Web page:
CRISTINA OSMENA: The Great San Francisco Homelessness Racket
Despite being so far away, I think about San Francisco every day, many times a day. I follow the news on the city. I follow analysis. All this driven by some inexplicable fascination on my part with why the homeless problem is never ever solved. It was present but not so problematic when I lived there thirty years ago, and I would bet money that it will still be there in 100 years. Despite all the taxes and other public funds allocated to solving the problem. Before Covid, those public funds filled a kitty worth over $500 million. Now, I understand that the funds are crossing $2 billion. And yet, the problem never goes away. It is beginning to define San Francisco to the rest of the world. The Economist published an article about it in its most recent issue. The financial rags are covered with stories of store closings. People are leaving. Companies are leaving. And, still, for the life of them, San Francisco just can’t clean up its streets.
For a long time, I could not understand how the local government continued to fail at this problem. It seems so simple: give them communal housing under a real roof with bathrooms, not tent cities. When I asked people in government what is the cause of the failure, it is as if they were answering another question, or they didn’t understand the problem. Of course, there are different causes of homelessness. For example, some are on the streets because of mental illness and drug use. Some are responsible individuals who have simply been priced out of homes in an environment where there is a severe housing shortage.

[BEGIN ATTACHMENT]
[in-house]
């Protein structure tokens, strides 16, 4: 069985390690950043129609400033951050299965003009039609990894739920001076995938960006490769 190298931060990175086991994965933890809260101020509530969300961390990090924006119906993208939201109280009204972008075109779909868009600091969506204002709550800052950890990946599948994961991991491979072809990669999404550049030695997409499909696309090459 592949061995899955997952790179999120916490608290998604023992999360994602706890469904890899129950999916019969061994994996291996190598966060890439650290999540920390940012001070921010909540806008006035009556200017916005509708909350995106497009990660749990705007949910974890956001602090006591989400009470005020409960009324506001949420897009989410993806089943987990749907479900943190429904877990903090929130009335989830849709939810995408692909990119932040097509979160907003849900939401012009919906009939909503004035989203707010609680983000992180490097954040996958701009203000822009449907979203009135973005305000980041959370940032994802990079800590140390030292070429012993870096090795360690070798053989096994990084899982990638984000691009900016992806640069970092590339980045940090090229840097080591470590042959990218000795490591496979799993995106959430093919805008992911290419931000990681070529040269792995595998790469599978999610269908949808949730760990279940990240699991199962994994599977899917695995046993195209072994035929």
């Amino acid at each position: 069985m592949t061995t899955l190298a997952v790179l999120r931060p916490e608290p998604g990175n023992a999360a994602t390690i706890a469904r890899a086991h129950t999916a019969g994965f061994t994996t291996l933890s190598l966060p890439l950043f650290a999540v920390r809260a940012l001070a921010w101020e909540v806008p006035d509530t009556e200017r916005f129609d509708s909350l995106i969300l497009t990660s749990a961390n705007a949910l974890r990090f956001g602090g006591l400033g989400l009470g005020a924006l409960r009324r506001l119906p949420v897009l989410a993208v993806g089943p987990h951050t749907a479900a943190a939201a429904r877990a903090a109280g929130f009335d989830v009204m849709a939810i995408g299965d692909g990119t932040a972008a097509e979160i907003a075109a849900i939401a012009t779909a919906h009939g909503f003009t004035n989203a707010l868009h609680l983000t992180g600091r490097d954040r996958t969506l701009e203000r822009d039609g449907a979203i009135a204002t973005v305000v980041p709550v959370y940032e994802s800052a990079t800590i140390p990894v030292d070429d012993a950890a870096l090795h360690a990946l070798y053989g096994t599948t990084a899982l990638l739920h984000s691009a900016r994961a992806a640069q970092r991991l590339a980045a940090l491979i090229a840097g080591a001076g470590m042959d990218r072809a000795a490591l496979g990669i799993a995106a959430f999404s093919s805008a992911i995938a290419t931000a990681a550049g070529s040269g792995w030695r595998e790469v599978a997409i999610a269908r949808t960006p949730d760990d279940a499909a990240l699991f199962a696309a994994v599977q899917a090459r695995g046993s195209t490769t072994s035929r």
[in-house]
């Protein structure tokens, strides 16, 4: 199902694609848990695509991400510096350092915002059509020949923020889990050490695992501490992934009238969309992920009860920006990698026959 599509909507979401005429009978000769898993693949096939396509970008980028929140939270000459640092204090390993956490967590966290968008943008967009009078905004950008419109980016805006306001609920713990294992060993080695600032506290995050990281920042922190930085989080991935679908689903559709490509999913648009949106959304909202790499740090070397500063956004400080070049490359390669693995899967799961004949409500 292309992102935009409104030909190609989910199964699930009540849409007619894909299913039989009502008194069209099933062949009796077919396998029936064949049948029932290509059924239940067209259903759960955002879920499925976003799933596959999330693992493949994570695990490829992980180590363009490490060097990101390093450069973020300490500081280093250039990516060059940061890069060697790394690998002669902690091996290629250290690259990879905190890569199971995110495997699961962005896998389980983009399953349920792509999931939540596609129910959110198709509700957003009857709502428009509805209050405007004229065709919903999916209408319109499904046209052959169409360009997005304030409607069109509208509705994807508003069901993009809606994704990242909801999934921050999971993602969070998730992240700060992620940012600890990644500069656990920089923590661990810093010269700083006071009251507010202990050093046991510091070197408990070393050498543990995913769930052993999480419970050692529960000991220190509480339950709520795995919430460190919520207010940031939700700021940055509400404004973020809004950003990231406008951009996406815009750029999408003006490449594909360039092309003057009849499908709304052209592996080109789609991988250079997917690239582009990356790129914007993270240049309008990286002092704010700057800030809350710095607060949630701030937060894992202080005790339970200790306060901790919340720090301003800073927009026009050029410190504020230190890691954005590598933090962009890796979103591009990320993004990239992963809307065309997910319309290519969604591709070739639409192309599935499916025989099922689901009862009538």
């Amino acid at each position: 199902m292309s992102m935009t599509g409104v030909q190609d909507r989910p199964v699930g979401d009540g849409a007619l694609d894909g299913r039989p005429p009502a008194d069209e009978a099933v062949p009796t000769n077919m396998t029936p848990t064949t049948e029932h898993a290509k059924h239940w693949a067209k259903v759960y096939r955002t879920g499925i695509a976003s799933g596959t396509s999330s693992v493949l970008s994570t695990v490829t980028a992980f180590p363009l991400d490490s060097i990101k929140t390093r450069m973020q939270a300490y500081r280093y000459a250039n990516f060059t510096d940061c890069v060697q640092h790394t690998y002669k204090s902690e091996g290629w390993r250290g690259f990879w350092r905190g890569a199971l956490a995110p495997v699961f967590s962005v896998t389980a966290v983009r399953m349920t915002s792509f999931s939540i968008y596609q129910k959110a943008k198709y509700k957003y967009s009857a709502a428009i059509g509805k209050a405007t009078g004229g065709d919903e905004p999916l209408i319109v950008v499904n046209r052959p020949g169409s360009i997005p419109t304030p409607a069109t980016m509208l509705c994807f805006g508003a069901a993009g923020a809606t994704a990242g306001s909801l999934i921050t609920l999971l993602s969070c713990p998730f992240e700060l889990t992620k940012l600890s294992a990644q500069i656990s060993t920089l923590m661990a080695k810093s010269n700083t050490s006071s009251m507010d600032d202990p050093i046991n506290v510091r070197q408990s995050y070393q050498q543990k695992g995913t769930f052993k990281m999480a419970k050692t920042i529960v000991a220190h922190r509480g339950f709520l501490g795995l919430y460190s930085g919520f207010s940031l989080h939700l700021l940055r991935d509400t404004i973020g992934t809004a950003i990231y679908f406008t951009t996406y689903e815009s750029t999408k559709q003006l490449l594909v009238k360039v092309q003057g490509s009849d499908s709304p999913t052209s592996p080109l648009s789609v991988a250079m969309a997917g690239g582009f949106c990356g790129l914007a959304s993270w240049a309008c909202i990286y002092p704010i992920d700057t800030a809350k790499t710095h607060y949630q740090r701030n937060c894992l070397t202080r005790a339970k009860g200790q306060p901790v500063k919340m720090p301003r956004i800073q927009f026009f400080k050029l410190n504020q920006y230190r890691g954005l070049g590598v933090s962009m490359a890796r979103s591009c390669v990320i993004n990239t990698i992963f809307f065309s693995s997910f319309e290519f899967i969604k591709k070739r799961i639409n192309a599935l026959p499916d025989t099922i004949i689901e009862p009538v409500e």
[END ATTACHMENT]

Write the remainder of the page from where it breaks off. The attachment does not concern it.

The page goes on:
That was then. I think I know the answer now: crooked government.
There’s no intention of solving the problem, taking the public displays of human feces and fentanyl addiction off the streets and putting them under solid roofing. They want this problem to be visible so that more taxes can be raised, more funding from obtained elsewhere. Instead of allocating those funds to something that works, they use the money to create jobs—people to staff the navigation centers (what are those for?), funds for the many charities serving the homeless, expensive union employees to clean the feces off the streets (because they union members vote and toilets don’t). They use the funds to overpay for products and services like $20,000 garbage cans and overpriced rents of parking spaces where homeless pitch their tents.
It is an egregious example of corruption. And, when I look at it that way, it makes sense why there are never any answers to questions, never something sensible out of the mouths of the politicians.
I wonder when the population will lose patience with this corrupt government that has made the streets so dangerous and turned San Francisco into what it is now from the bustling tech mecca where down to earth coffee shops existed side-by-side with retain 3D printing services, where AI and Biotech startups proliferated en masse.